The Police Federation says more should be done to discourage drink driving, particularly among women
The Police Federation of England and Wales has called for a lower drink drive limit in a bid to reduce the number of deaths and serious injuries caused by drink driving.
Changes were introduced in Scotland last year bringing the legal limit down to 50mg of alcohol per 100 millilitres of blood. The drink drive limit for the rest of the UK is 80mg of alcohol per 100 millilitres of blood.
Prosecutions for drink driving have fallen by a third in Scotland since the new law was introduced in December 2014 and the Police Federation is calling for the same law to be introduced in England and Wales.
The body, which represents police officers up to the rank of chief inspector, has also warned that there is a concerning increase in the number of women drink drivers. Women now account for 17 per cent of drink driving convictions compared with nine per cent in 1998. While men are still more likely to be caught driving under the influence of alcohol, the number of women found guilty of drink or drug driving in England and Wales in 2012 rose by 509 to 9,586 in 2012, compared with 733 fewer convictions among men.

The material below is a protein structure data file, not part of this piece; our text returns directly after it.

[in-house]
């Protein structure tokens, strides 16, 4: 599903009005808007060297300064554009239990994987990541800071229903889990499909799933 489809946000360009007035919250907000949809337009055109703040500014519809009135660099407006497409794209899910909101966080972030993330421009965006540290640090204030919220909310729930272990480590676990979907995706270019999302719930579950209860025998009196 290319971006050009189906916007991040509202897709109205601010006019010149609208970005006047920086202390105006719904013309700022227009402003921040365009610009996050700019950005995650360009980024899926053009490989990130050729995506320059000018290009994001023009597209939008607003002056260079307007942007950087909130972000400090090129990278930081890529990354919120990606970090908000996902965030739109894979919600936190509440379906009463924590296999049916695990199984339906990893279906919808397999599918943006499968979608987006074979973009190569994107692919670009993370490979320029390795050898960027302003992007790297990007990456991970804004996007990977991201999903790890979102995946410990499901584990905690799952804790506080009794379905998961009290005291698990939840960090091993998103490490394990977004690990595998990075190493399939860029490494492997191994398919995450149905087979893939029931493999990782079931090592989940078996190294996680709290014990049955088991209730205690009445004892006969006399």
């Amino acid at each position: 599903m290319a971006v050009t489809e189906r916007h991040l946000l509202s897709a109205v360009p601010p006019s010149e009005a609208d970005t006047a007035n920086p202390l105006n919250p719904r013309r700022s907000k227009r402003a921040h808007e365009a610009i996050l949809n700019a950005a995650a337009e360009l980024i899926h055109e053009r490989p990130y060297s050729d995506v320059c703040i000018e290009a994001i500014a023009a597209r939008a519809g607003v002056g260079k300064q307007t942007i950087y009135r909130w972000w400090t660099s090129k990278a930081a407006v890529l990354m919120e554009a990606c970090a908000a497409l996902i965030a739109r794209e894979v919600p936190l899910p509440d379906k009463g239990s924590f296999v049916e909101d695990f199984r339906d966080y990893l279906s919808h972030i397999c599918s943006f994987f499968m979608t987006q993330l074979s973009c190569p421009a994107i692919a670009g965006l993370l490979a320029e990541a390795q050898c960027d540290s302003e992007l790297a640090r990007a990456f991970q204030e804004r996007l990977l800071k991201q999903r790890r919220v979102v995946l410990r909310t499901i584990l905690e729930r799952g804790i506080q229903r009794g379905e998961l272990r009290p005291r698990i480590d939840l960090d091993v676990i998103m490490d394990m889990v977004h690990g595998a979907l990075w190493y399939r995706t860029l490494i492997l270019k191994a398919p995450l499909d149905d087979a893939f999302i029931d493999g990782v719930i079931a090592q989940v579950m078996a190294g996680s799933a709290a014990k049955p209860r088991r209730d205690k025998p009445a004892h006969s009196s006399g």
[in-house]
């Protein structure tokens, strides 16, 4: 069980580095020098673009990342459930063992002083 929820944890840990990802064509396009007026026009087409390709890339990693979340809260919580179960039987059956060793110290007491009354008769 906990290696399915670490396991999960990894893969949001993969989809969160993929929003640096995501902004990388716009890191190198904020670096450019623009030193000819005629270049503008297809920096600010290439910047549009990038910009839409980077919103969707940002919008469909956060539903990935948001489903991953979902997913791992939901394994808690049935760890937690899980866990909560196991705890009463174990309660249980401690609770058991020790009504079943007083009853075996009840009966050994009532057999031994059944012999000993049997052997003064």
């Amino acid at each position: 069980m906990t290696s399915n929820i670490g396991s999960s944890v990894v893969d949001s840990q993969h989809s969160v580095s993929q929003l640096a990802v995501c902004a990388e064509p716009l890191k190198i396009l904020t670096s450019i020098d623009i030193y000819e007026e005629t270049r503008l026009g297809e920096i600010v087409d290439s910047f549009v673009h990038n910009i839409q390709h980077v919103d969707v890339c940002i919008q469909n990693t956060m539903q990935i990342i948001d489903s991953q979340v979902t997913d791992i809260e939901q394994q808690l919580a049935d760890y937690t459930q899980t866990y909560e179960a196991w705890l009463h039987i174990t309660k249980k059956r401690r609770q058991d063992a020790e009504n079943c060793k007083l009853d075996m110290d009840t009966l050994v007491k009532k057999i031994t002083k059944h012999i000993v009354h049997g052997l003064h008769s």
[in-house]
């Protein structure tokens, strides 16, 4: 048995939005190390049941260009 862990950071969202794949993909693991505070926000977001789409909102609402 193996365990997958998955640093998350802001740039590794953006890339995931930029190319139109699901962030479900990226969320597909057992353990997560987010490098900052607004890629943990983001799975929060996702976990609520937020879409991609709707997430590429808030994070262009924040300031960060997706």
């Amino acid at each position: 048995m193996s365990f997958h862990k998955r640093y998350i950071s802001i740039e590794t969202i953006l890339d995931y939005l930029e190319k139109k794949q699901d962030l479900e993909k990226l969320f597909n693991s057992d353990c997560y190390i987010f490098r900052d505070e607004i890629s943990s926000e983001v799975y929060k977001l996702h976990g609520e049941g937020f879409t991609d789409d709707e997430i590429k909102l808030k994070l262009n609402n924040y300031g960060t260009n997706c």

Simon Wilson, national co-ordinator of the serious injuries department at Thompsons Solicitors said: “Anyone who drinks and drives is putting themselves, their passengers and other road users at risk of serious injury or even death, yet it’s clear that the message isn’t getting through, especially among women.
“England and Wales still have one of the highest drink driving thresholds in Europe and during 2012 alone, 230 people lost their lives on UK roads in accidents involving a drink driver.
“There seems to be little logic as to why England and Wales does not align itself with other European countries and Scotland to introduce a lower drink drive limit. Anything that reduces drink drive incidents is surely a good thing.”
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